A U.S. diplomatic cable released by whistleblower site WikiLeaks reportedly says there is reason to “re-evaluate” how far Nicaragua’s remote indigenous communities are collaborating with drug traffickers. But the evidence isn’t all there.
In December 2009, Nicaraguan security forces reported a dramatic clash with Colombian drug traffickers off the Caribbean coast. But officials’ version of the story is markedly different from the version given by a contemporary U.S. diplomatic cable, according to recent reports.
As Nicaraguan media reported at the time, an aircraft loaded with cocaine crashed in an indigenous reserve in the country’s North Atlantic Autonomous Region on December 4. This is one of country’s two autonomous departments, home to the densest concentration of Nicaragua’s indigenous groups.
After seeing that the pilots had not survived the crash, the Walpa Siksa community allegedly unloaded the plane’s cargo of cocaine, as well as packages full of cash. According to interviews that national newspaper El Nuevo Diario conducted with witnesses, the community then began to argue about what to do with the drugs and the money. So as to not attract attention from the police or the coast guard, they burned and buried the aircraft, then began arming themselves with old weapons left over from Nicaragua’s civil war in the 1980s.
On December 7, a boatload of 40 drug traffickers — most of them reportedly Colombian — arrived and began arguing with the Walpa Siksa over where their cargo was hidden. The security forces arrived the next day.
What happened next is disputed by a U.S. diplomatic cable, reportedly released by WikiLeaks (although it is not yet publicly available) and seen by Nicaraguan media. The official version is that the Colombian traffickers ambushed the anti-drug unit, leaving two navy troops dead and another five wounded. According to the Nicaraguan media, however, the recently released U.S. cable says that security forces first held a “friendly” meeting with Walpa Siksa community leaders. It is not clear in the section quoted whether the anti-drug unit also met the Colombian drug traffickers on civil terms. According to the reports, a drunk Colombian opened fire during the meeting with the indigenous group, killing and wounding members of the anti-drug unit. The “ambush” story was fabricated in order to explain the casualties, the U.S. cable reportedly says.
On one level, this is no more than an embarrassing counterpoint to the version of the story told by Nicaraguan authorities. But there are reportedly more key details in the U.S. diplomatic cable which were absent from earlier reports. According to media who have seen the cable, it says that the Walpa Siksa refused to sell the cocaine back to the Colombians at their asking price of $3,000 a kilo, knowing that a kilo would fetch double that amount just across the border in Honduras. If true, this would indicate that the Walpa Siksas were familiar with the drug trade along the coast.
This is a major concern reportedly cited in the cable. The case is an indication of how much drug trafficking has increased along Nicaragua’s Caribbean coast, and is also a sign of how the “xenophobic” Walpa Siksa may be “actively” aiding foreigners in the transport of drugs.
But it is not clear how either version of events — that of the U.S. Embassy and that of the Nicaraguans — proves that there is significant collaboration between the Walpa Siksa and drug traffickers. There have likely been some incidents of contact and perhaps collaboration, due to the nature of the North Atlantic Autonomous Region. This is one of Nicaragua’s poorest and most sparsely populated departments, and is a natural transit zone for drug traffickers looking to move their cargo northwards.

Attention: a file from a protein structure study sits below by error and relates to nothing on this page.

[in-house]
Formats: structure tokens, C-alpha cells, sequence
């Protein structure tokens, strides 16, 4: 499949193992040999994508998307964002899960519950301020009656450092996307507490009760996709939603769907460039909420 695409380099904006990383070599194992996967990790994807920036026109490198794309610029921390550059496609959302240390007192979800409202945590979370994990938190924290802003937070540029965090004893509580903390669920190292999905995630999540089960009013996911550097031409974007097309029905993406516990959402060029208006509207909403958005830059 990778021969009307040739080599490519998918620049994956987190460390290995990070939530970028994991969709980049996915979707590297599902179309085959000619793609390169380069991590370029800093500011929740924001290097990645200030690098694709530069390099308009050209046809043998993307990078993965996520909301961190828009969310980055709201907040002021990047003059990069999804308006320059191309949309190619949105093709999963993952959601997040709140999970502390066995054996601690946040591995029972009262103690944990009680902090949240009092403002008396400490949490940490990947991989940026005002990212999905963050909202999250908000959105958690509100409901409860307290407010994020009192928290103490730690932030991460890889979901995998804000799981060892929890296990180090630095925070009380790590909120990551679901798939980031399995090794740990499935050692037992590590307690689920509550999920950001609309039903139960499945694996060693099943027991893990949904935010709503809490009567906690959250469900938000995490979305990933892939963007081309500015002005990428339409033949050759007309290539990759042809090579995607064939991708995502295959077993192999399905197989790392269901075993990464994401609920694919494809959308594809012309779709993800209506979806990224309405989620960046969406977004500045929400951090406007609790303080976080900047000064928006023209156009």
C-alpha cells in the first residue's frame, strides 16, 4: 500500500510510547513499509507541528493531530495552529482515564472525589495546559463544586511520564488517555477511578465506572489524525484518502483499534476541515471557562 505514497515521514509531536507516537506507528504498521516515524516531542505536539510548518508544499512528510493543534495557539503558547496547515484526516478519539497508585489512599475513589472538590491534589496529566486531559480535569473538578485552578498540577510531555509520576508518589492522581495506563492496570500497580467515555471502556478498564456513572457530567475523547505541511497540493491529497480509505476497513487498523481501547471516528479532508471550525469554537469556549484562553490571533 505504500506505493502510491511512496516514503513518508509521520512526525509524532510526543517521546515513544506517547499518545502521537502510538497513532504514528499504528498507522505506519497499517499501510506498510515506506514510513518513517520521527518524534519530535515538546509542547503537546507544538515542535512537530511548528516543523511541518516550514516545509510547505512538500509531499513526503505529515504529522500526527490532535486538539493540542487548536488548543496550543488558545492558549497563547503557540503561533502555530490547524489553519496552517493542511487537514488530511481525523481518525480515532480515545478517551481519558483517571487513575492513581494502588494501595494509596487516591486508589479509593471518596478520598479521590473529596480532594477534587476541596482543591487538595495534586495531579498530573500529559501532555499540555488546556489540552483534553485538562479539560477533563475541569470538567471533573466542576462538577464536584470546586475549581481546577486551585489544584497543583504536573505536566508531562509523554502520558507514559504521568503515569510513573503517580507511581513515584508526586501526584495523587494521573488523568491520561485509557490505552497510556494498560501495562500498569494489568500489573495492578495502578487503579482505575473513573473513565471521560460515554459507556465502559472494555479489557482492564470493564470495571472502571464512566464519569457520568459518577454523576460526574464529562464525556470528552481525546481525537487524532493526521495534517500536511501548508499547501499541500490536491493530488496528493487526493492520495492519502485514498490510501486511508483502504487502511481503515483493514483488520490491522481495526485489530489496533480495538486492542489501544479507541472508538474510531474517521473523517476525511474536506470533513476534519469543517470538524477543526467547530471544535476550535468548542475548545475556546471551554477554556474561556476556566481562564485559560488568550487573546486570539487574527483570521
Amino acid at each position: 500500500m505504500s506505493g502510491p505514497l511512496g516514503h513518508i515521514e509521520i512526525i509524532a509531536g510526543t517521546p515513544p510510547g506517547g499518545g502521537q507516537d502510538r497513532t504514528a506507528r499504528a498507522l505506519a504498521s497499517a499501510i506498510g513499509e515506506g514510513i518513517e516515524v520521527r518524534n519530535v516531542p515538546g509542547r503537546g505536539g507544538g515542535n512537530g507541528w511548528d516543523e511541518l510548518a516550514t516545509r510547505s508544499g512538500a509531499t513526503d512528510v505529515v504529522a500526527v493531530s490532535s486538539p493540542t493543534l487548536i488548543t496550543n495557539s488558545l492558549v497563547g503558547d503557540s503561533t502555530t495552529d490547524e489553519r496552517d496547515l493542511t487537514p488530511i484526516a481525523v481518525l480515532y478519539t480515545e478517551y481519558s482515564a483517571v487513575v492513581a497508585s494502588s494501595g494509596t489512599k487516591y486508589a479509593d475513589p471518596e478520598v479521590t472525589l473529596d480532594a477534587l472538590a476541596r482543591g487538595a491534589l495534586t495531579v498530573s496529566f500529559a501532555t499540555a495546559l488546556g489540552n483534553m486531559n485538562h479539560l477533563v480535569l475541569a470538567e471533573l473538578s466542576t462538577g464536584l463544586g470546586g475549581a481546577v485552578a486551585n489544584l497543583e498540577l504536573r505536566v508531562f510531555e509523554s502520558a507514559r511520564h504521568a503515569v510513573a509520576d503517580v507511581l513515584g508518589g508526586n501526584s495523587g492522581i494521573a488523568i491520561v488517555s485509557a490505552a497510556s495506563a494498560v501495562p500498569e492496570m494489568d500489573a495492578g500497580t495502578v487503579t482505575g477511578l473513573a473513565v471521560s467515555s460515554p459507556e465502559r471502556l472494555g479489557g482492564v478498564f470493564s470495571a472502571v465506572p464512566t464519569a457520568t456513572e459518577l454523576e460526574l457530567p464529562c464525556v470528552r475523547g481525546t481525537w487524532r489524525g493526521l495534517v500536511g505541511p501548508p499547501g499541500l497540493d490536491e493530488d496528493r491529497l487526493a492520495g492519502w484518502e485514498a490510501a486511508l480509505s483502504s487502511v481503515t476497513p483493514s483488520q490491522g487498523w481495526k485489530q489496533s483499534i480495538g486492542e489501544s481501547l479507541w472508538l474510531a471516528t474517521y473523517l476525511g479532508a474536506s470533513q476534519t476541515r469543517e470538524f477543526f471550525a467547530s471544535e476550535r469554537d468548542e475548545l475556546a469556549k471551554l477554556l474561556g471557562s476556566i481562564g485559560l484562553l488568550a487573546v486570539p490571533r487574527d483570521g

But the December 2009 drama that took place between the Colombians and the Walpa Siksa does not appear to indicate there is a cooperative relationship between the two groups. The Walpa Siksa did not immediately report the cocaine cargo to police, but this says more about the distrust between Nicaragua’s indigenous groups and the state than it does about any “collaboration” between the Walpa Siksa and drug trafficking organizations. If details in the U.S. Embassy Cable are true — the Walpa Siksa refused to sell the cocaine back to the Colombians, except at “Honduran” pricing — this does signal that the Walpa Siksa were willing to do business with the Colombians, but on their own terms. No details of the drama appear to indicate there is an established, trusting and sophisticated relationship between the Walpa Siksa and the drug traffickers who inevitably pass through their territory.
The Walpa Siksa’s accounts of the incident signal that locals appeared far more concerned about the arrival of military and police to the scene than about the Colombians. In the incident’s aftermath, it is telling that rather than denouncing abuses by the drug traffickers, the Walpa Siksa accused the security forces of committing human rights violations in the area, another sign of how deeply citizen confidence in the state has been ruptured here (the Nicaraguan military denied accusations of human rights abuse, and the U.S. Embassy found “no credible evidence“).
The Walpa Siksa case is certainly an indication that Nicaragua’s Caribbean coast is a key transit area for cocaine. The case also illustrates how the lack of state presence in rural, economically depressed areas does much to feed the drug trade, no matter which ethnic group is involved. The U.S. Embassy’s reported interpretation of the event — that it points to a significant degree of collaboration between Nicaragua’s remote Caribbean communities and foreign drug traffickers — appears to be a misreading.